Skip to main content

Evolution of termite functional diversity: analysis and synthesis of local ecological and regional influences on local species richness

Buy Article:

$51.00 plus tax (Refund Policy)

Abstract:

Abstract Aim

To (1) describe termite functional diversity patterns across five tropical regions using local species richness sampling of standardized areas of habitat; (2) assess the relative importance of environmental factors operating at different spatial and temporal scales in influencing variation in species representation within feeding groups and functional taxonomic groups across the tropics; (3) achieve a synthesis to explain the observed patterns of convergence and divergence in termite functional diversity that draws on termite ecological and biogeographical evidence to-date, as well as the latest evidence for the evolutionary and distributional history of tropical rain forests. Location

Pantropical. Methods

A pantropical termite species richness data set was obtained through sampling of eighty-seven standardized local termite diversity transects from twenty-nine locations across five tropical regions. Local-scale, intermediate-scale and large-scale environmental data were collected for each transect. Standardized termite assemblage and environmental data were analysed at the levels of whole assemblages and feeding groups (using components of variance analysis) and at the level of functional taxonomic groups (using correspondence analysis and canonical correspondence analysis). Results

Overall species richness of local assemblages showed a greater component of variation attributable to local habitat disturbance level than to region. However, an analysis accounting for species richness across termite feeding groups indicated a much larger component of variation attributable to region. Mean local assemblage body size also showed the greater overall significance of region compared with habitat type in influencing variation. Ordination of functional taxonomic group data revealed a primary gradient of variation corresponding to rank order of species richness within sites and to mean local species richness within regions. The latter was in the order: Africa > south America > south-east Asia > Madagascar > Australia. This primary gradient of species richness decrease can be explained by a decrease in species richness of less dispersive functional taxonomic groups feeding on more humified food substrates such as soil. Hence, the transects from more depauperate sites/regions were dominated by more dispersive functional taxonomic groups feeding on less humified food substrates such as dead wood. Direct gradient analysis indicated that ‘region’ and other large-scale factors were the most important in explaining patterns of local termite functional diversity followed by intermediate-scale geographical and site variables and, finally, local-scale ecological variables. Synthesis and main conclusions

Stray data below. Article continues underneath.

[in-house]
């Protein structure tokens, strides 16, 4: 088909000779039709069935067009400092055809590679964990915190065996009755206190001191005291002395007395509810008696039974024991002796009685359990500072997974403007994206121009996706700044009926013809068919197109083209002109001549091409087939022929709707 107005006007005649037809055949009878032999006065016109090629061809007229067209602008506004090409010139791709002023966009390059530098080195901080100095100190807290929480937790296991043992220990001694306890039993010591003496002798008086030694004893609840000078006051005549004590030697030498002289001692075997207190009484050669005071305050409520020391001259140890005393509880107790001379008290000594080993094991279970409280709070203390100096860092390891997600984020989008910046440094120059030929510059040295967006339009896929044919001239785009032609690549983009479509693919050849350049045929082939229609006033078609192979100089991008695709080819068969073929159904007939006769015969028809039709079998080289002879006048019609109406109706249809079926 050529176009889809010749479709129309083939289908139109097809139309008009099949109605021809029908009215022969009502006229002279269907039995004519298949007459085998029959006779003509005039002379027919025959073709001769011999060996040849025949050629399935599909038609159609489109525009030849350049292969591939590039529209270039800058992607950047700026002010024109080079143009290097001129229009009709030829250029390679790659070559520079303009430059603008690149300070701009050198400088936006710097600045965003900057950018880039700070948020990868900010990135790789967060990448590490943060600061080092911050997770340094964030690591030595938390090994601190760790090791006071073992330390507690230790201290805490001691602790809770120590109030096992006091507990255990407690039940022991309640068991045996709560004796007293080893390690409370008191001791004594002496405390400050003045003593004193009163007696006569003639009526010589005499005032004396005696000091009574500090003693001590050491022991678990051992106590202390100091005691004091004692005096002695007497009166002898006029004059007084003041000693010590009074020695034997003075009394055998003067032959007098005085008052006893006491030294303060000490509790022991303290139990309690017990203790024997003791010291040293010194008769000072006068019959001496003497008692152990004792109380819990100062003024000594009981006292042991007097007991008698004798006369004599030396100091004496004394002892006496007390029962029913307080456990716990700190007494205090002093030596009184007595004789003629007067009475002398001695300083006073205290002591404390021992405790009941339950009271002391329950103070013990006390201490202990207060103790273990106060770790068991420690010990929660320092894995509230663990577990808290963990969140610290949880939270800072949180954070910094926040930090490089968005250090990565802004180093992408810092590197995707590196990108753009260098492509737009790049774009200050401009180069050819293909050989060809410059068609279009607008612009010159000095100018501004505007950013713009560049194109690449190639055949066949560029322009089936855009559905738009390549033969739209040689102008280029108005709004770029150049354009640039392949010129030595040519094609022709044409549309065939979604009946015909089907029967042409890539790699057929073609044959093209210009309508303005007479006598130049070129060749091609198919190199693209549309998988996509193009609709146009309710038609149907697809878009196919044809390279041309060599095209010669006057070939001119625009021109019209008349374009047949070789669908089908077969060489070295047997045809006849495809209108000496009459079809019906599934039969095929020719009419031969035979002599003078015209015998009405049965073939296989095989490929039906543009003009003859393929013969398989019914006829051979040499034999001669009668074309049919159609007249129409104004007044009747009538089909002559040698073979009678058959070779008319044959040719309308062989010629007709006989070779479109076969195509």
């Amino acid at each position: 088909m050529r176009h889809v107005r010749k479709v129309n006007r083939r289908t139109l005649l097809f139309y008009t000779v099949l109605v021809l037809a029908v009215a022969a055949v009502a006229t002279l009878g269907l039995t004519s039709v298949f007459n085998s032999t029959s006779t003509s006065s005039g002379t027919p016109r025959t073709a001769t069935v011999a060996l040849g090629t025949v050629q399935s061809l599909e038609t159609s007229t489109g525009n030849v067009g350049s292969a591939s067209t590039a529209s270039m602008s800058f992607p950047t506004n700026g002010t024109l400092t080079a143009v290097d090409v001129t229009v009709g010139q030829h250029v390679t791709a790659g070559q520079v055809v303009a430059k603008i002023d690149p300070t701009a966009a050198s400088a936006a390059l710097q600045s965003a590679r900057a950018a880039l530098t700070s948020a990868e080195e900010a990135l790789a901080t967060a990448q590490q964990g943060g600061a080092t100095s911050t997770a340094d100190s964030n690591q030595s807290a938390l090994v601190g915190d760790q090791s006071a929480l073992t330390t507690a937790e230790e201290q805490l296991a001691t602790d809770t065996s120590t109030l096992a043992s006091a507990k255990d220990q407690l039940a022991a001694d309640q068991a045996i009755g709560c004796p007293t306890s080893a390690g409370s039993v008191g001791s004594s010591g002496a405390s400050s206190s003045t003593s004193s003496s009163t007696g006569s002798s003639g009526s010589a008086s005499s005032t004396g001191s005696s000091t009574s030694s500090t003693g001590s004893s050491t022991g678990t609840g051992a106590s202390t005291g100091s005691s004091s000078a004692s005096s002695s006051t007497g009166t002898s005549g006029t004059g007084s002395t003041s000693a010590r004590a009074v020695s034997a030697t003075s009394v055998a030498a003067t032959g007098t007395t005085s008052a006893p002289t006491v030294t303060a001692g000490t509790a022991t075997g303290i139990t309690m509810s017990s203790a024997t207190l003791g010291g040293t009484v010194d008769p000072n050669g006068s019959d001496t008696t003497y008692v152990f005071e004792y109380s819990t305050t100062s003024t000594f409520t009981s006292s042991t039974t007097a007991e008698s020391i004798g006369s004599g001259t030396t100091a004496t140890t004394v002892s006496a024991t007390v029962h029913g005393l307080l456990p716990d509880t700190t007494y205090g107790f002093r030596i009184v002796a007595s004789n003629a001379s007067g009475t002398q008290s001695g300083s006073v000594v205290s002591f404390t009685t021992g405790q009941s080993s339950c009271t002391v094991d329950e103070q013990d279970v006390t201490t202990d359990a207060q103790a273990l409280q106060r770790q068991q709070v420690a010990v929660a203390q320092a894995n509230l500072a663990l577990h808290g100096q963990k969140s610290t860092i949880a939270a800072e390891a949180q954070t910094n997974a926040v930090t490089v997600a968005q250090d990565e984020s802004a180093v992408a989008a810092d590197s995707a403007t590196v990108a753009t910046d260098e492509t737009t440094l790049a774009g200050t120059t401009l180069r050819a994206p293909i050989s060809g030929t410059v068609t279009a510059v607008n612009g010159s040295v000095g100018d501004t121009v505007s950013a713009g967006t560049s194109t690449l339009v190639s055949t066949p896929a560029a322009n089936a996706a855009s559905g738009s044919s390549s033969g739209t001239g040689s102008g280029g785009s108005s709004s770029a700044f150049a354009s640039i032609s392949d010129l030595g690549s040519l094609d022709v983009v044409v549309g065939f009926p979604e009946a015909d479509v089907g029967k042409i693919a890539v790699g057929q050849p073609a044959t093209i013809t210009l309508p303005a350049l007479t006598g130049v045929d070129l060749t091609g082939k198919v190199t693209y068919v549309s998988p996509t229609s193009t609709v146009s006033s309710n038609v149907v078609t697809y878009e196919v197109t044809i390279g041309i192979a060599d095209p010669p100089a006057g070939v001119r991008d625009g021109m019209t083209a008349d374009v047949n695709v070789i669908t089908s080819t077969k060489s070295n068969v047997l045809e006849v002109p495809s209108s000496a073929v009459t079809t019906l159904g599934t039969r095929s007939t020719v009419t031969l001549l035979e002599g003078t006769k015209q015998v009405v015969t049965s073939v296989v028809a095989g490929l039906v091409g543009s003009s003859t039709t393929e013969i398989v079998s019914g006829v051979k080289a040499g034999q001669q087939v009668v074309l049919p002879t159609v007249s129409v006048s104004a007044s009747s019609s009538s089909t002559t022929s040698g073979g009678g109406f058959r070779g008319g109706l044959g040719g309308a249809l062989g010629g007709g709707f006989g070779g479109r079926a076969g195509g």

Within regions, centres of termite functional diversity lie in lowland equatorial closed canopy tropical forests. Soil feeding termite evolution further down food substrate humification gradients is therefore more likely to have depended on the long-term presence of this habitat. Known ecological and energetic constraints upon contemporary soil feeders lend support for this hypothesis. We propose further that the anomalous distribution of termite soil feeder species richness is partly explained by their generally very poor dispersal abilities across oceans. Evolution, radiation and dispersal of soil feeder diversity appears to have been largely restricted to what are now the African and south American regions. The inter-regional differences in contemporary local patterns of termite species richness revealed by the global data set point to the possibility of large differences in consequent ecosystem processes in apparently similar habitats on different continents.

Keywords: Assemblage; Isoptera; biogeography; convergence; functional species richness; rain forest; species richness; termites

Document Type: Research Article

DOI: https://doi.org/10.1046/j.1365-2699.2003.00883.x

Affiliations: Termite Research Group, Department of Entomology, The Natural History Museum,

Publication date: 2003-06-01

  • Access Key
  • Free content
  • Partial Free content
  • New content
  • Open access content
  • Partial Open access content
  • Subscribed content
  • Partial Subscribed content
  • Free trial content
Cookie Policy
X
Cookie Policy
Ingenta Connect website makes use of cookies so as to keep track of data that you have filled in. I am Happy with this Find out more